Imen this totally frustrates me. How dare anyone think that they have the right to plough through someone else’s land, knocking down mearning and damaging the field. I can’t believe that one would have to go to the trouble of actually posting it in the paper that they can’t access the land. Surely it should be the hunt that should look for the permission. The ignorance of these people is scandalious! I also thought that trespassers could be prosecuted even in such a case. I’ll have to ask around and see can I find out anything more.
    As always your cakes look delicious. 🙂

  3. jd collins says:

    So, did you in-laws have a “chat” with a “redcoat” concerning the trespass? I would be curious to know why they thought they were entitled to hunt your land.

    Love your blog!

  4. Marika says:

    You’ve every right to be mad about this: I would be absolutely enraged, on so many levels–the senseless brutality in the name of sport, the inherent disrespect of the trespassing, ugh! It makes me so mad. I would love to see the issue brought to light. Love the cake 🙂

    • imen says:

      Thanks for your comment. I agree as well about the senseless brutality. Maybe it’s me seeing things through a different lens, but I just don’t get it. Which is fine as long as we don’t have to contend with it on our farmland. It’s one thing to hunt game to eat….The cake is yummy, give it a try! xx

  5. Krista says:

    Wow! That would be startling to find that on your land – especially without your permission!! We had someone come on our land uninvited last night and it’s an unsettling feeling. This coffee roll sounds divine! My man has been begging for coffee desserts of late, so I’ll have to make this one. 🙂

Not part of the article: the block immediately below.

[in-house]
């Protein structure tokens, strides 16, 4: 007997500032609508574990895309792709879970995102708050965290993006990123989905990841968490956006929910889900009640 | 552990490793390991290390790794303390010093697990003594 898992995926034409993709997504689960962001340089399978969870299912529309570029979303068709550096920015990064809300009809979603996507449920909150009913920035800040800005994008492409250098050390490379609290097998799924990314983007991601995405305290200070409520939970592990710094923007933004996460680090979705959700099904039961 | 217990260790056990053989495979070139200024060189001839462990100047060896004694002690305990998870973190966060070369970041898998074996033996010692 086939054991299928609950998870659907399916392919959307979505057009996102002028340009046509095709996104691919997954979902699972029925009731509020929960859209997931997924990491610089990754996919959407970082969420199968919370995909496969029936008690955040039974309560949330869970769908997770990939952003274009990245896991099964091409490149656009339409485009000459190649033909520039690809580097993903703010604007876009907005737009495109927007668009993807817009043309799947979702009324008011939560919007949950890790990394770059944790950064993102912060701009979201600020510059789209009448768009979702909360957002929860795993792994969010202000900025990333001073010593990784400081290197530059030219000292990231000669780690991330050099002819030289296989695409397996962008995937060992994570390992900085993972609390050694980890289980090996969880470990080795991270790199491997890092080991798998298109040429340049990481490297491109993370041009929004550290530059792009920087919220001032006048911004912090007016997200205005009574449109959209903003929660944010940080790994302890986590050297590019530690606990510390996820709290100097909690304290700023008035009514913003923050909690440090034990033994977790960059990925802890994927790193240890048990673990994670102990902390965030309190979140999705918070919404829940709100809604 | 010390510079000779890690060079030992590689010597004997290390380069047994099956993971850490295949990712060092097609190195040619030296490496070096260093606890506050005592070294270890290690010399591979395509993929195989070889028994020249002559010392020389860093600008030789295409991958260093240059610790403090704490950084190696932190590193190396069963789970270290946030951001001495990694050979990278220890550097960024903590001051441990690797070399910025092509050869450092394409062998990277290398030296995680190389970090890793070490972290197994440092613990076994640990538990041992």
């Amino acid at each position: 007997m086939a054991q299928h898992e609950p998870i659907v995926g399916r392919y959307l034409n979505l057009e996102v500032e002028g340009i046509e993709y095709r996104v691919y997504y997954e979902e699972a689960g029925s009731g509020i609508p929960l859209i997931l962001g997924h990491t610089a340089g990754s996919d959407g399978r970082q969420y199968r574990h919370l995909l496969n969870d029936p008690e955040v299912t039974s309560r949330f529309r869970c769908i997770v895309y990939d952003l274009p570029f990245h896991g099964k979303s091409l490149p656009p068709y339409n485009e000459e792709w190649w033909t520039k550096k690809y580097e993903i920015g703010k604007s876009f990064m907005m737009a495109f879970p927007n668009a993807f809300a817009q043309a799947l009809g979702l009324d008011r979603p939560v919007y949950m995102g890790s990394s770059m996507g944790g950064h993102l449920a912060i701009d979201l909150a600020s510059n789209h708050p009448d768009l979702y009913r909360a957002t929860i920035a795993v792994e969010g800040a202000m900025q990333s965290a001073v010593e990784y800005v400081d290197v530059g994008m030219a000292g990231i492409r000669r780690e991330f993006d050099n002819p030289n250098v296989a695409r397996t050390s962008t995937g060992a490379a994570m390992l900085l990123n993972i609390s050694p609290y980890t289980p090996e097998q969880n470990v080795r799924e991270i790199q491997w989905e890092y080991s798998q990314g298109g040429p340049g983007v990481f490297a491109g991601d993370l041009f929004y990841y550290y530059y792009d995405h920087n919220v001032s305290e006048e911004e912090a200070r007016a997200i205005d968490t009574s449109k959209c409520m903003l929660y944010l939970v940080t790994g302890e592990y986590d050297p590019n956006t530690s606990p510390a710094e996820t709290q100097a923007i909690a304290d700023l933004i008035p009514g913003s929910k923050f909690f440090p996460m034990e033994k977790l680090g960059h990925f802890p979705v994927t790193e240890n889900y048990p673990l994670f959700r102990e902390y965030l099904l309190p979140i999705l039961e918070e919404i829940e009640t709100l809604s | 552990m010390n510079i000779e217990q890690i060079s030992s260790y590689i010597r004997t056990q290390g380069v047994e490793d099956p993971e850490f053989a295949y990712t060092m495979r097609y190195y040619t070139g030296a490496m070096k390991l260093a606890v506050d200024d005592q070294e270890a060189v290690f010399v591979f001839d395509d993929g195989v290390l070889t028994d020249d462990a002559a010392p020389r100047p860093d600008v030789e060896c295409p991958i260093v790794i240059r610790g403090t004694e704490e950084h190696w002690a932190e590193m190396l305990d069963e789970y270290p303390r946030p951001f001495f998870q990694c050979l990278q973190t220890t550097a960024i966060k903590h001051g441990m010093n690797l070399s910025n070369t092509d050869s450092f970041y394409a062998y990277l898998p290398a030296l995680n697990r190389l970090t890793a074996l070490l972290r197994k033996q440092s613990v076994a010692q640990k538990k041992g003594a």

• imen says:

      Hi Krista, the funny thing is that I know that they come every year, I just never experienced it firsthand and in my face. This city girl was shook! The coffee roll is lovely, hope you try it. Thanks for commenting. xx

  6. @nenonumama says:

    I have often thought Ireland would benefit from a right to roam, like in Sweden, but that comes with obligations of respect and sadly, respect is something very much lacking in Irish people, be they graffiti taggers or a local hunt. We have a long way to go in this country to come anywhere close our European neighbours on that issue. My father in law regularly has interlopers hunting hares on his small pocket of land. He likes the hares, despite them eating garden plants on a regular basis!

    • imen says:

      Interesting thought Laura…right to roam and respect. For me, I just see it through such a different lens….can’t understand why trespassing under these circumstances isn’t prosecuted, very odd to me. As far as the actual sport, I don’t get it, seems archaic, but so do many more things of the same nature so that is not really the big issue for me. Going against the wishes of the landowner is disrespectful. At least the cake does take the edge off a bit =)

  7. Theresa says:

    As soon as one of us sees the hunt out we ring around to warn people . We need to get our animals and dogs in and close the gates -still doesnt stop them traipsing where they please .We’ve had them all through our woods and using our pond as a horse swimming pool. We also have to check our Badger Setts regularily as the hunt send people in to block them up with plastic fertiliser bags filled with sand to stop the foxes using them as bolt holes. I get sooooo mad.

    • imen says:

      Wow Theresa! Blocking your badger setts? I would love to get the bottom of why people think they can do this….I MUST be missing something here!???? There were many letters the journal last week good/bad, I know it would be somewhat controversial, but not that kind of response. I am sorry that you experience this year after year as well!

  8. Móna Wise says:

    It is steeped in tradition Imen, this hunting business. We live in the middle of the hunt lands too, and even if we were to deny them access they would still go with the flow and follow the fox. You know, there is that old saying ‘if you can’t beat ’em, join ’em’…maybe they would stop in for tea and cakes next year ;0)

    • imen says:

      But, Mona they are not just following the fox….they specifically start the hunt on this land year after year without permission, without even making contact and asking. No thanks, I don’t care to join them or have them for tea.